Assuming you don't change the syntax of dotted lists, a problem is that you wouldn't be able to use an expression for "xs".
The dot notation creates a cons for you, and a cons creates a regular list if its second argument is nil or another cons (which itself is a regular list).
'(a . (b))
(cons 'a '(b))
which in turn is like
which you can see for yourself:
arc> '(a . (b))
So an expression like
(bar x . (foo))
that we'd want to work like
(apply bar x (foo))
is parsed by the reader like this:
arc> '(bar x . (foo))
(bar x foo)
and by the time the compiler sees the expression there's nothing there to tell it that a dot was used.
Of course, if you change the reader so that a dot doesn't produce a dotted list but instead creates a token for the compiler to see, then you can do whatever you want... though you'd also need to extend the compiler to handle the dot notation in the other places which is currently handled by the reader.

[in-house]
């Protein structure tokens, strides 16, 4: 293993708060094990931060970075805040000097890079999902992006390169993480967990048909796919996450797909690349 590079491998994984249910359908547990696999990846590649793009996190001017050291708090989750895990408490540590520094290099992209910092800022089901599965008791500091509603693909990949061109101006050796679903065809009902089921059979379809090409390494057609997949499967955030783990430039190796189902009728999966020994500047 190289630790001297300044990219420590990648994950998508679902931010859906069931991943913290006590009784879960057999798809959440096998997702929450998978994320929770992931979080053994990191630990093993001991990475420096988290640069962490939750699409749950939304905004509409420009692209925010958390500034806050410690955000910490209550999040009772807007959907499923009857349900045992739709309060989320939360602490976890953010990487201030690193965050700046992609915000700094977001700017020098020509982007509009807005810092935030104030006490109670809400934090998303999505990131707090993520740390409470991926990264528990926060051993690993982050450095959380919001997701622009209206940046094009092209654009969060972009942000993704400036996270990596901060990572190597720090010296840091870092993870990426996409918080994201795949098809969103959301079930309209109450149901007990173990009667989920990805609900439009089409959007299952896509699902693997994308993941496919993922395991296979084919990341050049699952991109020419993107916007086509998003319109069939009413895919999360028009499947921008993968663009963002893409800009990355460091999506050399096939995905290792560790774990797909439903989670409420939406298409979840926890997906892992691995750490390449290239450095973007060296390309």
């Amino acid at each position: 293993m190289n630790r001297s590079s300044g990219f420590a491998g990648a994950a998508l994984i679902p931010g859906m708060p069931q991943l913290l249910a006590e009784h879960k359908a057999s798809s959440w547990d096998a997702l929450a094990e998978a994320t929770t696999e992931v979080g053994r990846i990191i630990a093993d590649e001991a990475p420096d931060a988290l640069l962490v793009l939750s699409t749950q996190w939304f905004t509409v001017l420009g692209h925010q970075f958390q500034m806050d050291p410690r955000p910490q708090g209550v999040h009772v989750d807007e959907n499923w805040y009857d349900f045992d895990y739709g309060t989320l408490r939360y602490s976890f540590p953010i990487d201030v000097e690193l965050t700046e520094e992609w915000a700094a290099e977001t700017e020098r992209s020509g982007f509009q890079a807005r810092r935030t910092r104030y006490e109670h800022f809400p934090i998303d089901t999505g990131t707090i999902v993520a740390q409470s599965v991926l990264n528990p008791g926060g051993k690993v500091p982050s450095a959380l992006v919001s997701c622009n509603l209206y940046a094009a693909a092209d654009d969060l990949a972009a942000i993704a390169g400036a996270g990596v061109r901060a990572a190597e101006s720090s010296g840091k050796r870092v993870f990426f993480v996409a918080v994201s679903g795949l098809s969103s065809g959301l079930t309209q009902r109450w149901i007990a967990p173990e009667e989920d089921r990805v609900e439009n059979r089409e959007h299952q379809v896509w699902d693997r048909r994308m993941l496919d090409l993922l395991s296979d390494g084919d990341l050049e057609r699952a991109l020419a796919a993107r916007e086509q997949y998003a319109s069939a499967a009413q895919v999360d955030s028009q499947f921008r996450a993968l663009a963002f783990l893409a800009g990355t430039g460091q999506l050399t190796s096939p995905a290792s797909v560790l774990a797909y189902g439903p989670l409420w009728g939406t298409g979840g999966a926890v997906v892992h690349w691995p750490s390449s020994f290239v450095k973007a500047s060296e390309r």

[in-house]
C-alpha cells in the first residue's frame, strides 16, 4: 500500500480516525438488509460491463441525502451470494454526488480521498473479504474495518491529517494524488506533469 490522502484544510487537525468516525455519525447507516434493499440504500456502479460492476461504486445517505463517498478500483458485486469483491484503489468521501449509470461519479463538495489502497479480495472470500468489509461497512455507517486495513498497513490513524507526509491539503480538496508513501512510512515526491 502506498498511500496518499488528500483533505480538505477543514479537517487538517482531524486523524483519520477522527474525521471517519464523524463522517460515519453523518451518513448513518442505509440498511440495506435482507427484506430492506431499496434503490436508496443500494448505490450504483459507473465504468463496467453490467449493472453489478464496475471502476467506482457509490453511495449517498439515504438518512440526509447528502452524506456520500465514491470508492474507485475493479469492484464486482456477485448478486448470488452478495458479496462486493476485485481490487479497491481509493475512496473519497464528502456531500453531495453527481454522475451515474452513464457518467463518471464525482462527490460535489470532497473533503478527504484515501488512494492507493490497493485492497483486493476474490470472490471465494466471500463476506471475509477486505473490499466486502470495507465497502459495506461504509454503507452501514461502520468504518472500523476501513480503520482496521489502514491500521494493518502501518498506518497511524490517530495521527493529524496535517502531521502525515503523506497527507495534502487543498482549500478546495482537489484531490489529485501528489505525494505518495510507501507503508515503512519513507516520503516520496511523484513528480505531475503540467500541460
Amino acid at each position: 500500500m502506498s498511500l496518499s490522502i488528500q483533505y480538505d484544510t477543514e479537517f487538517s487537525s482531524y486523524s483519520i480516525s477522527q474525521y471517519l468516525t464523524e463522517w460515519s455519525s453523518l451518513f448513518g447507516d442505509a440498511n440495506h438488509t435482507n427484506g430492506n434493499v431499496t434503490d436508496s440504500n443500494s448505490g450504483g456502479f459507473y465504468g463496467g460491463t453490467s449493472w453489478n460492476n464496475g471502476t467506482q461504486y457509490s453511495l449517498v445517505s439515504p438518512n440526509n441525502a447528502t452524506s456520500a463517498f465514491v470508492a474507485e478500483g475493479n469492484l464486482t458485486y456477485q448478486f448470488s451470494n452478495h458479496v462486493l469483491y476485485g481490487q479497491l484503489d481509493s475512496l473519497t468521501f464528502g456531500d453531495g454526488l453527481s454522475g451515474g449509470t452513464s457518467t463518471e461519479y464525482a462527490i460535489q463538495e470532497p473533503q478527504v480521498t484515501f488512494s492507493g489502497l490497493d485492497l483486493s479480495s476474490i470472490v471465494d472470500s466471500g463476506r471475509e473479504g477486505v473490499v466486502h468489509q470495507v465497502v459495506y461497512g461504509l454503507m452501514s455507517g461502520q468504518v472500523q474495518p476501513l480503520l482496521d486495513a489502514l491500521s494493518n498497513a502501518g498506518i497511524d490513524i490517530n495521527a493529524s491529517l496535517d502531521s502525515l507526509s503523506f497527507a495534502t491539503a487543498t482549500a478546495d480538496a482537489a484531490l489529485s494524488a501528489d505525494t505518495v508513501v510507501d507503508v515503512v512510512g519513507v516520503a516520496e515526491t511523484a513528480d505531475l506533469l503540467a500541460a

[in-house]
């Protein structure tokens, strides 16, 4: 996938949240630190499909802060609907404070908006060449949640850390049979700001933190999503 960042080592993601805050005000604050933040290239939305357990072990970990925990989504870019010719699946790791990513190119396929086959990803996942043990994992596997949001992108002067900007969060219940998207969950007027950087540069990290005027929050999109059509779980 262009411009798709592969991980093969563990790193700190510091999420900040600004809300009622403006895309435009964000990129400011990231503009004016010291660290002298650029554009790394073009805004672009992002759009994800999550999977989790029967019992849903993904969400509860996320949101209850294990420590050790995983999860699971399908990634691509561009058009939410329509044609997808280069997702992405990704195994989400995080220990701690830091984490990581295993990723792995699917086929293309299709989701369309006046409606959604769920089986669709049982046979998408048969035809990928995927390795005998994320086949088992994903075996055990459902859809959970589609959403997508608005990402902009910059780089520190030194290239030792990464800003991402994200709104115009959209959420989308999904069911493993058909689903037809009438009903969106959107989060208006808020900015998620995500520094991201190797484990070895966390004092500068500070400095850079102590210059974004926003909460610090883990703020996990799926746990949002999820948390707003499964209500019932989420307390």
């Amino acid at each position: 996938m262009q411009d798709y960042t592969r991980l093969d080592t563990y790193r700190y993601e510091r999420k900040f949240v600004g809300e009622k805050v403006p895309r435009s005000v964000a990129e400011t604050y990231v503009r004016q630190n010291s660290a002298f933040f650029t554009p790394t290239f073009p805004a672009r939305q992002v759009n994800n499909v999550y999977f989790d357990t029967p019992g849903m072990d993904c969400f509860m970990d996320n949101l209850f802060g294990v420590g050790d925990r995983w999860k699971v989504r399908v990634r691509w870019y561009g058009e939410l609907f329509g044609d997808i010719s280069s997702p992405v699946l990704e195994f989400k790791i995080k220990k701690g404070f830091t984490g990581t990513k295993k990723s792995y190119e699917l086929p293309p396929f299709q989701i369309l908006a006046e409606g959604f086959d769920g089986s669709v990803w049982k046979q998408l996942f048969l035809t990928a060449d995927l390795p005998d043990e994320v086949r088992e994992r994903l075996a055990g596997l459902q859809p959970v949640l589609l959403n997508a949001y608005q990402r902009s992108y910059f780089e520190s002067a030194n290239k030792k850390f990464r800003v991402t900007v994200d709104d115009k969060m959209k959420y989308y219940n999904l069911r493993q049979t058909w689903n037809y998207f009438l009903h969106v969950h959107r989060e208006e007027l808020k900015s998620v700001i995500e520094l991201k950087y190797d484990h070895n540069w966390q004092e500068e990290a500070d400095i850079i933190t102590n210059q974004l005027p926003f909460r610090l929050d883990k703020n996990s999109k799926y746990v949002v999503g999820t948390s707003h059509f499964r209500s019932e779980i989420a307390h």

I think the number of times I use 'apply with a variable in the final position is enough for the syntax to be relevant to me... but then I'd be likely to refactor (a b c . d) into (apply a b c (something-else)) and vice versa all the time, which would be a bit of a pain. Then again, it's balanced against the cost of refactoring (a b c) into (a b c . d) and vice versa....
by the time the compiler sees the expression there's nothing there to tell it that a dot was used.
In Racket's syntax there is a way, I think. It makes syntax more complicated than just its conses, though. You'd have to use an Arc variant of syntax-quasiquote (or just syntax-quasiquote) to construct it in macros.
Meanwhile, the (cdr `(foo . ,<scheme-expr>)) quirk would become more of a bug than it already is. But then I assume whatever Arc hack implements this syntax would also have '$ built in, so there's probably no point to keeping the quirk around.